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For Some Whistle-Blowers, Big Risk Pays Off

Nov 29, 2004 | AP

After refusing to go along with his employer's phony bookkeeping, Jim Alderson was out of a job. Mr. Alderson sued for wrongful termination, but did not stop there. He also told the government it was being cheated.

Mr. Alderson got the government's thanks for helping it recover $1.7 billion in Medicare fraud by the nation's largest commercial hospital chain and a company it acquired. His share was in the tens of millions of dollars.

Mr. Alderson, 58, now owns houses in Plano, Tex., and Whitefish, Mont., drives a new Thunderbird and has established a charitable foundation with some of the money he received. But, blowing the whistle was no easy ride into the sunset.

"You risk everything when you do it," he said.

Mr. Alderson is among the beneficiaries of a law passed nearly two decades ago that encourages whistleblowers to come forward by promising them up to a quarter of the money recovered by the government.

Since its inception, the False Claims Act has generated $12 billion for the federal treasury and more than $1 billion for hundreds of whistle-blowers.

Whistle-blowers have been at the root of federal fraud cases against many well-known companies, including Tenet Healthcare, Lockheed Martin, TAP Pharmaceutical Products Inc. and Boeing.

Companies have been caught for many things, like selling defective parts for military aircraft and paying kickbacks to doctors for prescribing unneeded medicines and services and then overbilling Medicare and Medicaid.

"It's a very powerful law," said Patrick Burns, spokesman for Taxpayers Against Fraud, a consumer advocacy group. "You start pulling on a thread and a whole circus tent comes unraveled."

Another whistle-blower protection law, the Sarbanes-Oxley Act, covers fraud against publicly traded companies and is intended for those that destroy records, commit securities fraud or fail to report fraud to investors. The law emerged after the corporate financial and accounting scandals of 2002.

The laws protect whistle-blowers from being fired, but the False Claims Act has triple damages and gives whistle-blowers a reward.

Established in President Abraham Lincoln's time, the law was later gutted. But it was strengthened in 1986 to help identify contractors guilty of defrauding the government.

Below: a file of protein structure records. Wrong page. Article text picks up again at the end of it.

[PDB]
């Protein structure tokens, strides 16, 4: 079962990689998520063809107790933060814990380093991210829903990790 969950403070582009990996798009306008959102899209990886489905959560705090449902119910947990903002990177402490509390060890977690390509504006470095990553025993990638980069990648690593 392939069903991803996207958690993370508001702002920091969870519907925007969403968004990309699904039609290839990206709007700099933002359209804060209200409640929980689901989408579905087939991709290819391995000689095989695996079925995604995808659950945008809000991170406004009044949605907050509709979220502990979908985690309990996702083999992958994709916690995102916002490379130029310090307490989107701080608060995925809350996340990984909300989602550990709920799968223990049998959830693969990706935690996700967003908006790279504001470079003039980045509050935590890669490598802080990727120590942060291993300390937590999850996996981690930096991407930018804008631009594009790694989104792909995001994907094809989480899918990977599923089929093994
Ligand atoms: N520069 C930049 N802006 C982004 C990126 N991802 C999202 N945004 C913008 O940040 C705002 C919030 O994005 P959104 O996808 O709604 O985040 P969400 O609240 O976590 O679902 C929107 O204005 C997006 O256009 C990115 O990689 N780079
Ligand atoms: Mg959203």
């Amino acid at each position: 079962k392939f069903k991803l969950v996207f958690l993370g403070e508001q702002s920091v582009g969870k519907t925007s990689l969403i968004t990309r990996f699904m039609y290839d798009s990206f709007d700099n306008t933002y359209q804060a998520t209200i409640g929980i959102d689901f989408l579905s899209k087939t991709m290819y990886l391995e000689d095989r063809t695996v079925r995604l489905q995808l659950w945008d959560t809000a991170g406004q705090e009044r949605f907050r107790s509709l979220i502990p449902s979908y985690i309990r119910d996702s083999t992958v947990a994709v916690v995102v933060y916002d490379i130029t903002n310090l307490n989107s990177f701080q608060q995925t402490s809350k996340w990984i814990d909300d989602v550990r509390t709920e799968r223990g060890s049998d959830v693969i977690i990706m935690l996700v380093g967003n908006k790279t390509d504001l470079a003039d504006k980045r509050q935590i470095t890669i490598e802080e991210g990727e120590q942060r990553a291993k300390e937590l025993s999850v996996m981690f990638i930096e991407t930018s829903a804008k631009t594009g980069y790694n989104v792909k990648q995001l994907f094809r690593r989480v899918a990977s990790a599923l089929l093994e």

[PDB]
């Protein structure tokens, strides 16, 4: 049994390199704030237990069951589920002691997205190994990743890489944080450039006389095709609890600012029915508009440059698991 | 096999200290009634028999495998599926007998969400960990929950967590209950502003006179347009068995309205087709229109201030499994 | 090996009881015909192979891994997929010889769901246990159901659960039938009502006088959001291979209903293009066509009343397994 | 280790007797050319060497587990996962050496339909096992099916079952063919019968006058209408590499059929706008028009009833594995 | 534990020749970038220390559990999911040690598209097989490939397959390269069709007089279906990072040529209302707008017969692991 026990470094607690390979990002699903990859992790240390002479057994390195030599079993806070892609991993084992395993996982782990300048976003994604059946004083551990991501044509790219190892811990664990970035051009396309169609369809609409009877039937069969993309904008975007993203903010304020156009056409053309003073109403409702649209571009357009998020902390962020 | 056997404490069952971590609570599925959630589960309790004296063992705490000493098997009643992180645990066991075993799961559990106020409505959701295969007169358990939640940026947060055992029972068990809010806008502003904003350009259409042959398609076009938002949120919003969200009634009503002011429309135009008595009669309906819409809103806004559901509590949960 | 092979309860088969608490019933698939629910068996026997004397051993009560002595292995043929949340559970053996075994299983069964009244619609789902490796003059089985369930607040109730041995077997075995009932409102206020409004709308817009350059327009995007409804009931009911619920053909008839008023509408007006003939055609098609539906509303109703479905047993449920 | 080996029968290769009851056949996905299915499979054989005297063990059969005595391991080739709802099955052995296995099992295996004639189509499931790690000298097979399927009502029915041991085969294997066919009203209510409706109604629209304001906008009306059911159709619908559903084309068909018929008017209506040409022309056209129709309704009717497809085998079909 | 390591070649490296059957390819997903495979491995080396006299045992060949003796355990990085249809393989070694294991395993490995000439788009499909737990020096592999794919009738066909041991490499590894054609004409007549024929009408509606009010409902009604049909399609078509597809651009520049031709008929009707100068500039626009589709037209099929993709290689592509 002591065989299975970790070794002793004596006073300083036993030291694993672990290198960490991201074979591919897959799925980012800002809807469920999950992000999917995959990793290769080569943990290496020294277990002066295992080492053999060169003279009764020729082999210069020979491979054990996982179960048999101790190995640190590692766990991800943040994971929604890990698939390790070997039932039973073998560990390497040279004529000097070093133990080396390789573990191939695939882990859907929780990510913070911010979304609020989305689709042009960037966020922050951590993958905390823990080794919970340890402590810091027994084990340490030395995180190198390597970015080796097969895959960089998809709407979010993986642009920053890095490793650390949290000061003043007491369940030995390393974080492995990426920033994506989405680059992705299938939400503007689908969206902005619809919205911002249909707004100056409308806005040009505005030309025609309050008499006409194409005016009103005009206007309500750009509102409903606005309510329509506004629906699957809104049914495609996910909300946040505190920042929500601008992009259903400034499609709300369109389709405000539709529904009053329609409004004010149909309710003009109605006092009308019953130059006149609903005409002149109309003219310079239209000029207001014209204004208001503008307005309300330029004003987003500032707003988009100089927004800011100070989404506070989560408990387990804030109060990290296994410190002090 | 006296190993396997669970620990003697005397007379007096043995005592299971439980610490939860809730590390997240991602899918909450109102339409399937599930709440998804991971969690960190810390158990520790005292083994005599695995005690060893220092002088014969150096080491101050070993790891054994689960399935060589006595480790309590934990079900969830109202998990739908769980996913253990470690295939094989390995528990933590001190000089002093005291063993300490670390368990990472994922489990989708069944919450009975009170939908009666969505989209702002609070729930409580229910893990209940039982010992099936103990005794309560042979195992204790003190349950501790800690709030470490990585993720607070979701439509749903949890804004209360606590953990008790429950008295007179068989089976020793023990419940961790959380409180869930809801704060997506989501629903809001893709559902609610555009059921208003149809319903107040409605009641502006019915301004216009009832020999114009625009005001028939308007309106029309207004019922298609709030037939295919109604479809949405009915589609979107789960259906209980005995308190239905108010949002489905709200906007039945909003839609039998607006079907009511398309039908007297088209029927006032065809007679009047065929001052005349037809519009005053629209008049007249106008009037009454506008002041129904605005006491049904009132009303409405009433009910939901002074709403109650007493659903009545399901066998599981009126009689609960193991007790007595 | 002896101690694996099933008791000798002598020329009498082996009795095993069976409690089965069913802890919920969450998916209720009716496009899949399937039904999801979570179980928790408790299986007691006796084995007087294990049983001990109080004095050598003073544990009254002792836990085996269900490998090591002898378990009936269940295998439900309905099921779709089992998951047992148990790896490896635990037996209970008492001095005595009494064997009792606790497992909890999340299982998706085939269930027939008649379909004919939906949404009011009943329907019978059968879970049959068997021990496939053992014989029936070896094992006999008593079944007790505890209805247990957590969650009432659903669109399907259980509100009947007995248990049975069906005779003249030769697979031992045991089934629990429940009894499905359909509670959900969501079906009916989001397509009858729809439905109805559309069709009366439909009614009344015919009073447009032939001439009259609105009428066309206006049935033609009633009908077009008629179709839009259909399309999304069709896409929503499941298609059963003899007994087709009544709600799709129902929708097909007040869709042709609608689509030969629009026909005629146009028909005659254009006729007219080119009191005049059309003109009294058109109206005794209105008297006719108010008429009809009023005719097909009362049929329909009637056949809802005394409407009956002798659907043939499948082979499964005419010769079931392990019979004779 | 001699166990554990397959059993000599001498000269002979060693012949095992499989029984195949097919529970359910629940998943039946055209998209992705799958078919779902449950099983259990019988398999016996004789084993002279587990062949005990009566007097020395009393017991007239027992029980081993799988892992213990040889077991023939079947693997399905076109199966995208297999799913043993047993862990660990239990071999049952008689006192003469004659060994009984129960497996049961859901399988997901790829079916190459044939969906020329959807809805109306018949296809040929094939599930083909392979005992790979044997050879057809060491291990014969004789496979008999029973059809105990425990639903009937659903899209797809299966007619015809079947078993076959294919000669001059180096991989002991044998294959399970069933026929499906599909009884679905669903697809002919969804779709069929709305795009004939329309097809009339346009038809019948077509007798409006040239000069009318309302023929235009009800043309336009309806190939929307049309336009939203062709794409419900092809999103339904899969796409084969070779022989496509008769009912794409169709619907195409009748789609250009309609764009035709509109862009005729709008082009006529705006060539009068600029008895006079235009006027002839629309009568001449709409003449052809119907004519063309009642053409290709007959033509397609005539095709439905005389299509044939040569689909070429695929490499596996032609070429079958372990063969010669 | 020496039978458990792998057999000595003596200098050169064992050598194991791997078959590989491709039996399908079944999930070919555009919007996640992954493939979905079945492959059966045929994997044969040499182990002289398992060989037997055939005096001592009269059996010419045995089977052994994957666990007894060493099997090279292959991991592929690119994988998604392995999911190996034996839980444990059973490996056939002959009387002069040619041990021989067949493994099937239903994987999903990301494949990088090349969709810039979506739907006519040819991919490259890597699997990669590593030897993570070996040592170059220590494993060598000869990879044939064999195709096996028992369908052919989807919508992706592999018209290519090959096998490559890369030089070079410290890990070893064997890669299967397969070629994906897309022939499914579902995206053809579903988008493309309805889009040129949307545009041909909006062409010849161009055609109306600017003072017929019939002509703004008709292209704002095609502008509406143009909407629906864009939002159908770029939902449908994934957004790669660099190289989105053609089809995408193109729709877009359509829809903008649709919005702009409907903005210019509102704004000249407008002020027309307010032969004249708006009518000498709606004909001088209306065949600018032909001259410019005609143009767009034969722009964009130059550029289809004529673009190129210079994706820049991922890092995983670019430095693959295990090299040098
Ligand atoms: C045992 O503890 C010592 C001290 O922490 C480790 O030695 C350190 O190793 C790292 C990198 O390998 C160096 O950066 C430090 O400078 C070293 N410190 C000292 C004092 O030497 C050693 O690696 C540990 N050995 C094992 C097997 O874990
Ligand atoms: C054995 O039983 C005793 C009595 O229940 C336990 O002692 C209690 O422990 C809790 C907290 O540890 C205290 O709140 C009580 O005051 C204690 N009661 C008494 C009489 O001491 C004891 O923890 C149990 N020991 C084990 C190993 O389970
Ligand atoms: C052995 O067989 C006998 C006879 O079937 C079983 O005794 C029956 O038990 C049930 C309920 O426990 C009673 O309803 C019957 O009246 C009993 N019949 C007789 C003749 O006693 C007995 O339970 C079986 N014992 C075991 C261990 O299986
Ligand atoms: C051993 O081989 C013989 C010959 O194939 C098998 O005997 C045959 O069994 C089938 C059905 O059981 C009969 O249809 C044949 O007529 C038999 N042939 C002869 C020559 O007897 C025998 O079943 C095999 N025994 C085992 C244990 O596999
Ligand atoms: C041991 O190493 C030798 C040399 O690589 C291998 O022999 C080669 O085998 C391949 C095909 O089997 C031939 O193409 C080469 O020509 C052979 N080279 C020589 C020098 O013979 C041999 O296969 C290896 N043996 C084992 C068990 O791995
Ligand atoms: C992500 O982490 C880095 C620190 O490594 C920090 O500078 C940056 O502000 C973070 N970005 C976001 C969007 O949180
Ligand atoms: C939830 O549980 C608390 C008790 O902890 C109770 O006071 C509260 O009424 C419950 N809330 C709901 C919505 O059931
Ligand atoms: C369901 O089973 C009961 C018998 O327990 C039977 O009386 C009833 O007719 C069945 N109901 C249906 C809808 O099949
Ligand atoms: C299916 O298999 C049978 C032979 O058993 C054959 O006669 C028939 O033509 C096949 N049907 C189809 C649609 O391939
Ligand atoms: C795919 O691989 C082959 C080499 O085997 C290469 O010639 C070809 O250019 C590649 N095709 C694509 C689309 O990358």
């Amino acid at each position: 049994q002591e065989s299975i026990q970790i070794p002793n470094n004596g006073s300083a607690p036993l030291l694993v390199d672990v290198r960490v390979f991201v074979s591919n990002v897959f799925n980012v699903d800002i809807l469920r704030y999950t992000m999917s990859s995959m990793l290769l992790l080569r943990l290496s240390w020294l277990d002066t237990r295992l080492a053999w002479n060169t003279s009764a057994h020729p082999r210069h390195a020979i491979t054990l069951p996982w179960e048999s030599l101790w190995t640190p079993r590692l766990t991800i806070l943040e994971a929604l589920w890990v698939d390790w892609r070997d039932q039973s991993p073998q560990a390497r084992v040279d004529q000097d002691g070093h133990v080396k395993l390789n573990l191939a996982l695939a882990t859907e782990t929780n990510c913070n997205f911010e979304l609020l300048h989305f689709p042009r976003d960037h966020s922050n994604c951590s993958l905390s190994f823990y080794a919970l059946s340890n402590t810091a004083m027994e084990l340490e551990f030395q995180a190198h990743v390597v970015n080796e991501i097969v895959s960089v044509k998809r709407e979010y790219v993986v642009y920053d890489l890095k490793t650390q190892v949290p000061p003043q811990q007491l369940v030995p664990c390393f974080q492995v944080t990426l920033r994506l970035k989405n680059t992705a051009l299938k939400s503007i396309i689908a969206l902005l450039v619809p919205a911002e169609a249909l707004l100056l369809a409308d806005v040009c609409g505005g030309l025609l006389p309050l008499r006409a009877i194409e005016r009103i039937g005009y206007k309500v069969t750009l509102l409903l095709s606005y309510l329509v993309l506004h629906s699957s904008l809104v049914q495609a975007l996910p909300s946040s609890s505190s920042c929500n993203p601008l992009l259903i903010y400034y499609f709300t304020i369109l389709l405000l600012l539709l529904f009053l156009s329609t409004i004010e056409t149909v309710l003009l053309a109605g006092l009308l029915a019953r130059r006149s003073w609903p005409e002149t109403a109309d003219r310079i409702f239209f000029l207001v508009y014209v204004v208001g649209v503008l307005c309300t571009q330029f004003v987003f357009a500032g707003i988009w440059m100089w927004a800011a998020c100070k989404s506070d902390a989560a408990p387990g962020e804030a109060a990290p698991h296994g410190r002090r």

Senator Charles E. Grassley, an Iowa Republican who is chairman of the Senate Finance Committee, took the lead in modernizing the law.

"They are some of the greatest champions of the public's right to know," Mr. Grassley said of those who report fraud.

"Whistle-blowers shed light on why something is wrong, and their insights can help hold the bad actors responsible, fix problems and achieve reforms."

Charles Miller, a Justice Department spokesman, said the False Claims Act had been "highly effective in ferreting out individuals and companies that commit fraud."

Joe Gerstein and others blew the whistle on TAP Pharmaceutical Products Inc., which agreed to pay $875 million in 2001 to resolve criminal and civil charges in connection with its pricing and marketing of the cancer drug Lupron.

TAP offered Mr. Gerstein, of Weston, Mass., a former medical director of the Tufts University health plan, a $20,000 unrestricted research grant in return for keeping Lupron on the plan's list of preferred drugs.

Instead, Mr. Gerstein wore a wire so that the Federal Bureau of Investigation could tape record the bribe. Mr. Gerstein eventually filed a False Claims Act suit, which resulted in a $17 million reward to him and Tufts.

"I was scandalized," Mr. Gerstein said of the bribe. "I had a strong motivation to expose these inducements."

Mr. Alderson became a whistleblower after he was fired from his accounting job. His wrongful termination lawsuit grew into False Claims lawsuits against Columbia/HCA and Quorum Health Group Inc.

His legal fight began shortly after Quorum got a management contract with a hospital in Whitefish, Mont., where he was the chief financial officer. A higher-up told Mr. Alderson that Quorum kept two sets of records for Medicare reimbursements.

Unwilling to adapt to such an accounting practice, Mr. Alderson was fired by the hospital in 1990. But he kept pursuing his termination claim and discovered widespread fraud. The Justice Department got involved in 1998, and in two settlements since December 2000, the government has recovered $1.7 billion from HCA, formerly Columbia/HCA.

Mr. Alderson and John Schilling, a former reimbursement specialist for Columbia/HCA, split $100 million in one settlement. Mr. Alderson received about $20 million in another.


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